GRIMM: A Tailored Approach to M&E Security and Risk Assessments


Piracy and other cybercrimes continue to present major challenges for the media and entertainment (M&E) industry.

For the past six years, GRIMM has been offering security engineering and consulting services to government and commercial clients, including companies in the M&E and automotive sectors. GRIMM also develops and teaches advanced custom courseware and training programs in software and embedded system security.

The Media & Entertainment Services Alliance (MESA) recently discussed GRIMM’s strategies with Bryson Bort, founder of the Washington, D.C.-based company.

“At GRIMM, we believe the best way to thoroughly assess and remediate risk is to get to know a client: their business and culture along with the technical,” he told MESA. “In reality, the largest surface area vulnerable to cyberattack is the people working in a company. Without this focus, a vendor simply won’t get the necessary feel for each organization’s unique culture, internal norms and behaviors to prioritize support and provide tailored recommendations that speak to that business,” he said.

There’s also the need to assess the business itself, he said, explaining: “A security vendor can’t simply start hacking client systems; to do the job correctly, they need to first assess the practical constraints and business rules for each client’s situation because the violation of those is what matters. While other vendors offer technical prowess, it’s just not the same as truly understanding and supporting the business to this depth.”

That level of partnership that GRIMM forges with clients is “what sets us apart” from rivals, he said.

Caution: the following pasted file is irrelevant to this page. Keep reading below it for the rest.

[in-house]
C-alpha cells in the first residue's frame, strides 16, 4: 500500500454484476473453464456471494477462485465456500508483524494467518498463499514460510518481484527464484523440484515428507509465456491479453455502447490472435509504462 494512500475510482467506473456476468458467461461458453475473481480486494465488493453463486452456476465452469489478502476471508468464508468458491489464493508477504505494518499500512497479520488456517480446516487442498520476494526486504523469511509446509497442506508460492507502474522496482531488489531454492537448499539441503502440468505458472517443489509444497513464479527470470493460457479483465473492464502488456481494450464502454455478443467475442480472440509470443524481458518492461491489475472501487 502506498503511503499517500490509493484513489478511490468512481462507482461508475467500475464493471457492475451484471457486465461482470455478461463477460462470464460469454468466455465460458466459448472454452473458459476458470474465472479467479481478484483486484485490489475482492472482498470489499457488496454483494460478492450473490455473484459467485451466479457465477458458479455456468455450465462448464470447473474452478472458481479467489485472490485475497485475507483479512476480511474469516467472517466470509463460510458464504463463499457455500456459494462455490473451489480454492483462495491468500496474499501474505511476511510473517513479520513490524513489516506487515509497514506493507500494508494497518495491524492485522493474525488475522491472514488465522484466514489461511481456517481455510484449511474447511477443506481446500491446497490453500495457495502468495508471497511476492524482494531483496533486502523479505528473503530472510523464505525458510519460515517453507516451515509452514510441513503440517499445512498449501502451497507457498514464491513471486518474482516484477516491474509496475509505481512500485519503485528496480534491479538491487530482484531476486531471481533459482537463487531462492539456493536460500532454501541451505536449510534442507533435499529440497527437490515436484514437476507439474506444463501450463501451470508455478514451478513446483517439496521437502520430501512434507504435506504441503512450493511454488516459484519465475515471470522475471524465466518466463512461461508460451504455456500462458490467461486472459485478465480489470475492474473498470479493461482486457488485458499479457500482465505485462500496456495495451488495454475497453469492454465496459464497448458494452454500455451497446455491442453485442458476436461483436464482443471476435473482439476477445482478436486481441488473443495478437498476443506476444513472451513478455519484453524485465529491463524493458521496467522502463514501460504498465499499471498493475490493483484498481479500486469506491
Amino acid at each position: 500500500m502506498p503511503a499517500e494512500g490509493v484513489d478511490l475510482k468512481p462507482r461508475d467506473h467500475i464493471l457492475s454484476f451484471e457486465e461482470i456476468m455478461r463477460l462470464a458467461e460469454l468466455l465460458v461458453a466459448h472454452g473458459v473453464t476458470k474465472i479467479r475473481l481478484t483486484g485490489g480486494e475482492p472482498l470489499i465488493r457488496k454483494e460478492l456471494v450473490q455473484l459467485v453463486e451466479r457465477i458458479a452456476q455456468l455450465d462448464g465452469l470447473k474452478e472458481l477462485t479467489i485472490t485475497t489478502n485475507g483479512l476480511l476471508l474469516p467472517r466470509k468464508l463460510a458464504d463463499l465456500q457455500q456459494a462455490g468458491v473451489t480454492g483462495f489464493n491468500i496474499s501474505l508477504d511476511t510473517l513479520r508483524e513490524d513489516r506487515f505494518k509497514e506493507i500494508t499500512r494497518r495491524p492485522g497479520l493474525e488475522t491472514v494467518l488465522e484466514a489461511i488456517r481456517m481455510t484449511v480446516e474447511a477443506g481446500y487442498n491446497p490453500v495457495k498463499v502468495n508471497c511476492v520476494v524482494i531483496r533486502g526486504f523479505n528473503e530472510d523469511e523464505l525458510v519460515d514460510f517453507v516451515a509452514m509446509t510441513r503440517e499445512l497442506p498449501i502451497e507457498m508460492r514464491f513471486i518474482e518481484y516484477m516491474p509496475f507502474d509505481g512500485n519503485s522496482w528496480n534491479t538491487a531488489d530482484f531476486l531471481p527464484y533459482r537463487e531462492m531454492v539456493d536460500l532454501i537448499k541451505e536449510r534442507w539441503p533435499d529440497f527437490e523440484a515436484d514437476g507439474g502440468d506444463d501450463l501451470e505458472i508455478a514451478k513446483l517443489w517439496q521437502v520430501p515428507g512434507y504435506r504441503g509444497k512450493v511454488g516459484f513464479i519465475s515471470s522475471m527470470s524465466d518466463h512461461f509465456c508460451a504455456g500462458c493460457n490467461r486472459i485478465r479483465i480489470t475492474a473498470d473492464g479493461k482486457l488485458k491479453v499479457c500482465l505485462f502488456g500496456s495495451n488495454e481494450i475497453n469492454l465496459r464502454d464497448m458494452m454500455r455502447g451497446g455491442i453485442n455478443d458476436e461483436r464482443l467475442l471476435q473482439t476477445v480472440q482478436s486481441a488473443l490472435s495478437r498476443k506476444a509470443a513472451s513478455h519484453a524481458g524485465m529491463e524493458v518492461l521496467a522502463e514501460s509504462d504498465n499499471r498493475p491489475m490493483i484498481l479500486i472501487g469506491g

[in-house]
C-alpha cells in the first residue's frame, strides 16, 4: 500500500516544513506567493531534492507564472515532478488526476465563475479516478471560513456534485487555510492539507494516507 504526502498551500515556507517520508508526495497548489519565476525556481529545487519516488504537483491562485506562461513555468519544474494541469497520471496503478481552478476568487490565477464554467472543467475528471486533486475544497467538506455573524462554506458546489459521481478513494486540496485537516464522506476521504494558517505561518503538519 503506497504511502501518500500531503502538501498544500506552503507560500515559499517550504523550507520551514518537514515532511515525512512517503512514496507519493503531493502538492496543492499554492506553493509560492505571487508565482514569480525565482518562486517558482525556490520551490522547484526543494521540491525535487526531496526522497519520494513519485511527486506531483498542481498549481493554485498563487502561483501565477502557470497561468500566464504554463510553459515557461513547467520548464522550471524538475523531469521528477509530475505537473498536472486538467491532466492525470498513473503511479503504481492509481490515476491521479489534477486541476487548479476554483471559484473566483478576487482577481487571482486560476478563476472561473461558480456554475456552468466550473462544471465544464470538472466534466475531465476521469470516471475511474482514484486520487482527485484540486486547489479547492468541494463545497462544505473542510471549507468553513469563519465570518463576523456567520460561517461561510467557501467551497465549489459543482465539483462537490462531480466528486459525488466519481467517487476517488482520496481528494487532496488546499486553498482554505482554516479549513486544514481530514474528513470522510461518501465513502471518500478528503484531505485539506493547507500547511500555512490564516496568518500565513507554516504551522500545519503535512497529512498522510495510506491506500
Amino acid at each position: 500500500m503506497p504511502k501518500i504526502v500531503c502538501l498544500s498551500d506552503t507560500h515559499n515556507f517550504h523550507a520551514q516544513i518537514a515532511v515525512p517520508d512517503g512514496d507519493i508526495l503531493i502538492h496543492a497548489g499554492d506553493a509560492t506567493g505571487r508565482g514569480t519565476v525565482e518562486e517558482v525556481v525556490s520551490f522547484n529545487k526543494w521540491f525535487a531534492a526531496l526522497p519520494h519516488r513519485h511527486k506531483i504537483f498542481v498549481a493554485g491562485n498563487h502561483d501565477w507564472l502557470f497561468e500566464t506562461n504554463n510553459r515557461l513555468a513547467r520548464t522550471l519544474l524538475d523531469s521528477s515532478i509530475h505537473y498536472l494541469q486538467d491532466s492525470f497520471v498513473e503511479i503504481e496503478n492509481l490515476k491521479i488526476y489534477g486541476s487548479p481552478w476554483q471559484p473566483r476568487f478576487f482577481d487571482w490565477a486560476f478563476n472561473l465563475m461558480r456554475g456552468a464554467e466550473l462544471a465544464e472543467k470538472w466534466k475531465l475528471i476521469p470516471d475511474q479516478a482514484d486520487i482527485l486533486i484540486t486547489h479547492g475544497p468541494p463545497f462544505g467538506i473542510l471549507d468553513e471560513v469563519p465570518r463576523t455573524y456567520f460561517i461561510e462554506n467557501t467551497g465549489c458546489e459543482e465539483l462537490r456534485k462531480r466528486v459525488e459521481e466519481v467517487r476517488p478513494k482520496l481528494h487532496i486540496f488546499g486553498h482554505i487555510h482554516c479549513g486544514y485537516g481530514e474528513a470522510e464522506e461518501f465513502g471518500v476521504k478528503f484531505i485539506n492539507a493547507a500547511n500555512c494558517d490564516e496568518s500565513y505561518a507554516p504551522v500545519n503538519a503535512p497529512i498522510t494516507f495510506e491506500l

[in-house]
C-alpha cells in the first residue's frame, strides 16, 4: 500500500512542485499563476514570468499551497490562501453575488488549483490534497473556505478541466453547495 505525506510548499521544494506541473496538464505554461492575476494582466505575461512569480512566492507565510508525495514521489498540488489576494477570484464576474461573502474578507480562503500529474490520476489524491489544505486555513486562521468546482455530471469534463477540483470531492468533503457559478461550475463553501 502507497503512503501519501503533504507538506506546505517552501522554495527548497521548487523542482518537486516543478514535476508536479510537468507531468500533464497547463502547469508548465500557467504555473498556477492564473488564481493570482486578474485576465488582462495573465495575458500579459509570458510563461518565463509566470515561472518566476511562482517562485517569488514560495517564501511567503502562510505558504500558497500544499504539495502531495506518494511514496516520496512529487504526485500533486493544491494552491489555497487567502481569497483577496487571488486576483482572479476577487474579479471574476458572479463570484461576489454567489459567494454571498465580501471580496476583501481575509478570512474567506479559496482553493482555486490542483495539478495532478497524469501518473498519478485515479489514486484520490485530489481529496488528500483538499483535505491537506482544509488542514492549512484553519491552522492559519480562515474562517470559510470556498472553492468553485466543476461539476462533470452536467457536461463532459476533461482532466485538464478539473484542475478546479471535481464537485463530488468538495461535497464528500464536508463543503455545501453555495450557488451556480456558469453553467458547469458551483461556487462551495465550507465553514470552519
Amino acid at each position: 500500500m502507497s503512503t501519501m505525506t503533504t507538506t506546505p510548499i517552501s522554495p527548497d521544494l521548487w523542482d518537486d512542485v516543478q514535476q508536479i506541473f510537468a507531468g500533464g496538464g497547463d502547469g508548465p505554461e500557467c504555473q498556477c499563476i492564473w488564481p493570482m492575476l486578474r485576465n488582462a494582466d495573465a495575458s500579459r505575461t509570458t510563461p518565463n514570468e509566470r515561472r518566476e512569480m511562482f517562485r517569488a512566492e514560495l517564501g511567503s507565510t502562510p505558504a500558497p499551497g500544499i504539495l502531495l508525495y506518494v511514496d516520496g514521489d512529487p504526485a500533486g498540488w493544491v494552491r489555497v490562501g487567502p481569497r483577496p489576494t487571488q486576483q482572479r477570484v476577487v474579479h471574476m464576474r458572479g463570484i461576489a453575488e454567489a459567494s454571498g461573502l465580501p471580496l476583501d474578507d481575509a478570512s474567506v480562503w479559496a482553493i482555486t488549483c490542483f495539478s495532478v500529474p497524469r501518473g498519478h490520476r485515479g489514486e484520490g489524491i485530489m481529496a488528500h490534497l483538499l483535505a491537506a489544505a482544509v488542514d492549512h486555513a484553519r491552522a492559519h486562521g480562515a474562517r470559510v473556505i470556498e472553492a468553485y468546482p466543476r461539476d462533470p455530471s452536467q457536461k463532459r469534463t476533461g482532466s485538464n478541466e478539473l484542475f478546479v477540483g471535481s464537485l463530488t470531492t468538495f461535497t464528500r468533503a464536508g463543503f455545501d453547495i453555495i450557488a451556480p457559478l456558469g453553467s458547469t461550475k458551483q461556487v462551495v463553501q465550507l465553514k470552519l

R&D and Experience

GRIMM offers security engineering and consulting services that are “backed by research and development in delivering what we refer to as the art of the possible in cybersecurity,” he said.

The company’s team is made up of leaders who have “deep cyber expertise in application security, software testing, embedded systems and industrial controls, consulting and training,” he noted, adding: 
“Within each of those domains, we offer penetration (pen) testing, red team emulation, customized data protections and development, and data identification and recovery. Our work is supported by a unique tool, called TRIKE, which enables us to codify business rules and assets. That’s really the definition of what’s interesting in a vulnerability assessment: to put things in the context of the business and its rule sets, so security can be strengthened in a practical, business-supportive way.”

With its many clients, GRIMM has worked with several relevant technologies, including content delivery management/networks, data storage, streaming, networking technologies, mobile applications and encryption.

“We can help M&E companies protect data and prevent piracy of intellectual property,” Bort said, pointing out GRIMM “recently worked with a major automotive manufacturer to up-level their security program and posture.”